Justice Sonia Sotomayor Calls Out Catch-22 In Trump’s Immunity Argument

Supreme Court Justice Sonia Sotomayor identified a key contradiction underlying former President Donald Trump’s defense at Thursday’s Supreme Court hearing on whether he is immune from prosecution in a case charging him with plotting to overturn the results of the 2020 presidential election.

The discrepancy lies in Trump’s legal team arguing that presidents can’t be prosecuted for “official acts” committed while in office unless they are both impeached and convicted by the U.S. Congress.

For example, even if a president ordered a military coup or sold nuclear secrets to a foreign power — two hypotheticals posed by Supreme Court Justice Elena Kagan during the hearing — Trump couldn’t be held criminally liable without an act of Congress, his attorney, John Sauer, argued.

Furthermore, Trump’s legal team said that there needs to be a “clear statement” in the statute covering such acts that directly apply to the president. Otherwise, their liability would be moot.

But the liberal justices on the court, including Sotomayor and Ketanji Brown Jackson, pushed back against that line of reasoning aggressively. They noted that it essentially created a Catch-22 by preventing a president from being impeached at all.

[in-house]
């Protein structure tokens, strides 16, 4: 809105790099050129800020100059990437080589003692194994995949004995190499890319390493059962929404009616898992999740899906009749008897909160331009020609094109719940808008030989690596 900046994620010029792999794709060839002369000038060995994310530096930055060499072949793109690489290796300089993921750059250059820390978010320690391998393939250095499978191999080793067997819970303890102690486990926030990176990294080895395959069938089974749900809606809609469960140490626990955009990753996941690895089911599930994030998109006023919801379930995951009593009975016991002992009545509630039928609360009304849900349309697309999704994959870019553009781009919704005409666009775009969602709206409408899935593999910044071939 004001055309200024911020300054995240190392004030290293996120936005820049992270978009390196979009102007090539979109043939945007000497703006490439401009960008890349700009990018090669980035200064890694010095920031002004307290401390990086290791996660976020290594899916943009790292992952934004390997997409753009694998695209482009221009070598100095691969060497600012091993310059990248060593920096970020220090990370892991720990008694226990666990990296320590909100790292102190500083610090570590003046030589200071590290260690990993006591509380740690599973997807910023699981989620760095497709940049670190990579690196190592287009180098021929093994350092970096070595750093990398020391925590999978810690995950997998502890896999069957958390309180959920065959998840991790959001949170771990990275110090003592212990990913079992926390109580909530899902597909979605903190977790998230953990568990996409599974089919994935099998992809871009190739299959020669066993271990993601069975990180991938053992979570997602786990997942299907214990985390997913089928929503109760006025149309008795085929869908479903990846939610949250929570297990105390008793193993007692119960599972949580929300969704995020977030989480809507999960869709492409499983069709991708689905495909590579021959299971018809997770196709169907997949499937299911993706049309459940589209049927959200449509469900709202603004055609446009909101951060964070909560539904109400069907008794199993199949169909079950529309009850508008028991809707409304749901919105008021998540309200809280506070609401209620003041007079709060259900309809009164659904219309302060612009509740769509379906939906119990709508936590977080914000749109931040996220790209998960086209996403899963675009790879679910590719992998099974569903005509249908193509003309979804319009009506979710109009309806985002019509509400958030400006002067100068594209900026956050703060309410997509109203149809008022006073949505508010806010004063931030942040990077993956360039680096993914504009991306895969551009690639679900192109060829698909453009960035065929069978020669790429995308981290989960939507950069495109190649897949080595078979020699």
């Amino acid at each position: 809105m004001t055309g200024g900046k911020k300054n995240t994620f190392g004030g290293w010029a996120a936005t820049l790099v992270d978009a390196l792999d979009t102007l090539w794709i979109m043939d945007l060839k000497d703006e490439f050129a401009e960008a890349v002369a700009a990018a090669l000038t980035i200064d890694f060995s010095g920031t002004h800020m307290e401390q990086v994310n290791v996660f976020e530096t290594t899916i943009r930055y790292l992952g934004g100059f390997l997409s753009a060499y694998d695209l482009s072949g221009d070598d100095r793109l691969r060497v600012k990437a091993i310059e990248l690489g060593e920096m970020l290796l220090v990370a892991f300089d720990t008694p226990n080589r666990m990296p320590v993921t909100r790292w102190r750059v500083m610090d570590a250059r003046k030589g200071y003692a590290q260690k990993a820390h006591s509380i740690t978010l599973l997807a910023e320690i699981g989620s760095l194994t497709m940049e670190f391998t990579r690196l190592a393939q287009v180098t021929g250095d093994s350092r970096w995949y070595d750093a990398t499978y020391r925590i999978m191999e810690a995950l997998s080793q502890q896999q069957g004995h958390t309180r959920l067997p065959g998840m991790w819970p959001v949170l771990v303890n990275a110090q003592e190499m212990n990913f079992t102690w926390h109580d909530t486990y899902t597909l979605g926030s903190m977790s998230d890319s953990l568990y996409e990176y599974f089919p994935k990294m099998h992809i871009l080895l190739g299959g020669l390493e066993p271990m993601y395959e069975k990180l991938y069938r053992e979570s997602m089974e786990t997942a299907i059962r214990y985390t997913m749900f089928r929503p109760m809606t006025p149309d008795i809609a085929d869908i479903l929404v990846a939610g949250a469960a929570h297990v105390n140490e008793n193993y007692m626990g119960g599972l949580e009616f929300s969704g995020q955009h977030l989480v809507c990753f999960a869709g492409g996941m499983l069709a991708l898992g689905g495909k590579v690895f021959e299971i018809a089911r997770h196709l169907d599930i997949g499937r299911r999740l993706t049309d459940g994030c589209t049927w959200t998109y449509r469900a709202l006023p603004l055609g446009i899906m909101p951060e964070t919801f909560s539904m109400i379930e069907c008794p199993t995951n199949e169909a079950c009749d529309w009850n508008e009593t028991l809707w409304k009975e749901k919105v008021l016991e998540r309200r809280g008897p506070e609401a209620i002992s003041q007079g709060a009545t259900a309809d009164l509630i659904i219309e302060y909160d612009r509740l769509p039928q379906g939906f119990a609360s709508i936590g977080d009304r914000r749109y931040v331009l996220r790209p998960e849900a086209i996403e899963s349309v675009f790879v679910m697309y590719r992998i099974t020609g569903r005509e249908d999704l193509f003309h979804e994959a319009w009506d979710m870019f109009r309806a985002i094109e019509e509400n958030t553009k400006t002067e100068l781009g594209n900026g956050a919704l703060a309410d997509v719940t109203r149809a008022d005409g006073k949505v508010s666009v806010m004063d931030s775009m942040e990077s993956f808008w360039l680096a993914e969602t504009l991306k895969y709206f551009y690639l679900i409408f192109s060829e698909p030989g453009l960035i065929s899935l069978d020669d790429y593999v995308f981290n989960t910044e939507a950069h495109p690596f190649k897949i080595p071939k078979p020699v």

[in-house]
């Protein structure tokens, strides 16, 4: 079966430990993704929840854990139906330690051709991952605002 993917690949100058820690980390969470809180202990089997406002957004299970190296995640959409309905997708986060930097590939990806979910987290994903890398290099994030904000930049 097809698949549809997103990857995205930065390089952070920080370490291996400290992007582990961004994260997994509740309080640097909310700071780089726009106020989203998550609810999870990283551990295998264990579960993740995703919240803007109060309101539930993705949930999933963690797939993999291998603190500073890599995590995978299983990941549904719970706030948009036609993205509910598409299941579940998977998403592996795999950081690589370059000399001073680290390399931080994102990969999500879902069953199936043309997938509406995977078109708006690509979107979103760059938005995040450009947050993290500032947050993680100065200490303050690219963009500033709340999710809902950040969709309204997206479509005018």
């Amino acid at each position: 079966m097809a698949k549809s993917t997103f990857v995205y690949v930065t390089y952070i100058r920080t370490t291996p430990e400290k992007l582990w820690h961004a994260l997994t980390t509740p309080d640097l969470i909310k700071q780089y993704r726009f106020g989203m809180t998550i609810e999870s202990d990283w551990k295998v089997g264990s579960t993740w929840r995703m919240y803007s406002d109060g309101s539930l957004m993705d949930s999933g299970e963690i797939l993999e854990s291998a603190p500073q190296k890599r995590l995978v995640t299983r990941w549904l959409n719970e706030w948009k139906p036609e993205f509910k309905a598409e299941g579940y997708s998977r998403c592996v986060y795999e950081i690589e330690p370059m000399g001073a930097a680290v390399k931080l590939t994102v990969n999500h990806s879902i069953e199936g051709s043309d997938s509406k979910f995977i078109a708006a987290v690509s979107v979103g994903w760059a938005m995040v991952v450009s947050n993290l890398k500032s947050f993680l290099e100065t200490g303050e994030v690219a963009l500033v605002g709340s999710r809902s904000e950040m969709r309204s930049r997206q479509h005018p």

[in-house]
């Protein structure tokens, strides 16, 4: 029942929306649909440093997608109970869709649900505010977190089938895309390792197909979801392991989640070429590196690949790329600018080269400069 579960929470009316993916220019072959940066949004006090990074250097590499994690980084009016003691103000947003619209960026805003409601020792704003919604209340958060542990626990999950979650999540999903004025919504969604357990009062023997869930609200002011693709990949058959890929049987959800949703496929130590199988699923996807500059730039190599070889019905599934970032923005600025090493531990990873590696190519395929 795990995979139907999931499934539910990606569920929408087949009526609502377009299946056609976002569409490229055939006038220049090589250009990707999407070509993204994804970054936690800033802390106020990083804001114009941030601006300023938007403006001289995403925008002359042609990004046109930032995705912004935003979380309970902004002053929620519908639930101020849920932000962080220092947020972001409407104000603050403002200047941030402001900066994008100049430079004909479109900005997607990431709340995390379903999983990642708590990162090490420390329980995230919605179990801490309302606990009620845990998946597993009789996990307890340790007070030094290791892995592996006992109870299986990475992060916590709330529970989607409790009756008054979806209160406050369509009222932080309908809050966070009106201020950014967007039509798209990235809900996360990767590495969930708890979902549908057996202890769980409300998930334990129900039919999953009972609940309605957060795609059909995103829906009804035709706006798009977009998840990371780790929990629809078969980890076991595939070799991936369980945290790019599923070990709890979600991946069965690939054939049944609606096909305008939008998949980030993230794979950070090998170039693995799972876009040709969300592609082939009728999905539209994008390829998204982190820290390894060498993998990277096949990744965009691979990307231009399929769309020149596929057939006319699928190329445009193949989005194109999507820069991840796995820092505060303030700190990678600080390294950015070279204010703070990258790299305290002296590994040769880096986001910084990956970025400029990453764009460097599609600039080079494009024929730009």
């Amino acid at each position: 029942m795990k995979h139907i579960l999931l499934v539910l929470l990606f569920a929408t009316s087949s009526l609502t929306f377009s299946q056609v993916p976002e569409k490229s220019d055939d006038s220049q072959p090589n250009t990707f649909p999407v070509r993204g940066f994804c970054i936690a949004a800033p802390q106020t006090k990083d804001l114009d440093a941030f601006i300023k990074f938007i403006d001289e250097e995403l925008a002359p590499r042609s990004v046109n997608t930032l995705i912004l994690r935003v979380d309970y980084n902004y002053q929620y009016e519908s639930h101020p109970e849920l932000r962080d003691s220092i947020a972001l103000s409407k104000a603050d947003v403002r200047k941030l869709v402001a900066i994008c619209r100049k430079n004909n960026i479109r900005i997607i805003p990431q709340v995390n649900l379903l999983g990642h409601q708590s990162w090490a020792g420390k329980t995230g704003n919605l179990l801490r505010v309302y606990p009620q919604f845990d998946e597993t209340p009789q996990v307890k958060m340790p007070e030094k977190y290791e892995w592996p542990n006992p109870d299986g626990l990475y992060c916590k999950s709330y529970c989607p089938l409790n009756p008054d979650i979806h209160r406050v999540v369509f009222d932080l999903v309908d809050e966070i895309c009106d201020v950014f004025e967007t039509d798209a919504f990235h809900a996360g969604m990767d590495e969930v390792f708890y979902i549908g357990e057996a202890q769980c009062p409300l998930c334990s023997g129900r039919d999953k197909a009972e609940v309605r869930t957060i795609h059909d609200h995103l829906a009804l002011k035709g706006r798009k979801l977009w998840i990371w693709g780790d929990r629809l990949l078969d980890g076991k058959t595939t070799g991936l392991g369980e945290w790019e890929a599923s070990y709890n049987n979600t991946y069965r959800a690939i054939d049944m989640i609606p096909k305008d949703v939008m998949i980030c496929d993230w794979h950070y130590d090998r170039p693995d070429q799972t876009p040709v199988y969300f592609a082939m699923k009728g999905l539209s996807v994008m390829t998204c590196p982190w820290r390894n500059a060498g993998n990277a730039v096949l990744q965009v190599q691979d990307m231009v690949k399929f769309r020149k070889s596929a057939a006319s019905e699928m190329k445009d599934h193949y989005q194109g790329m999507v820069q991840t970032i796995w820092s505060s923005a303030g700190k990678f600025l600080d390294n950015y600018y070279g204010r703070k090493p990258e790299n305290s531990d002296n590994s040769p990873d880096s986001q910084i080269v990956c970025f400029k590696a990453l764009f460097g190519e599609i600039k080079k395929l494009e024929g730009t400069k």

“If we say a president can’t be included in a criminal law unless explicitly named, then that would bar the Senate from convicting him for high crimes or misdemeanors because that means that he’s not subject to the law at all,” Sotomayor said.

“If he’s not covered by the criminal law, he can’t be impeached for violating it at all,” she added.

Jackson also said the legal team’s argument “seems completely tautological to me.”

“For us to hold that presidents cannot be prosecuted under any criminal statute without a clear statement from Congress to avoid the question of whether or not the Constitution allows them to be prosecuted, we’d have to have a reason,” she said.

Impeachment doesn’t necessarily require criminal behavior to take place, but Trump’s legal team argued during his January 2020 impeachment trial that only a charged crime can be grounds for impeachment.

The 6-3 conservative majority on the high court, meanwhile, seemed poised to sidestep having to rule on Trump’s claims for absolute immunity by remanding the case to a lower appeals court for additional hearings. They suggested that the court needed more information to determine what is or isn’t an “official act” carried out by a president. Trump’s team has said that his actions in seeking to submit alternate slates of electors were official acts.

“What concerns me is the court of appeals did not get into focused consideration about what acts we’re talking about,” Supreme Court Justice John Roberts said.

A further delay in the proceeding would likely mean that the Department of Justice case against Trump for his unprecedented efforts to overturn an election he lost won’t be heard in court until after the November 2024 presidential election, if at all.

Democrats reacted to the hearing on Thursday with dismay, slamming the Supreme Court for dragging their feet.

“He’s obviously not immune,” Senate Majority Leader Chuck Schumer (D-N.Y.) wrote in a post on X, formerly Twitter. “SCOTUS is only protecting Trump and slowing his trial. SCOTUS should not have taken this case or frozen the district court. SCOTUS speeds up trials when it wants—but not in this case.”

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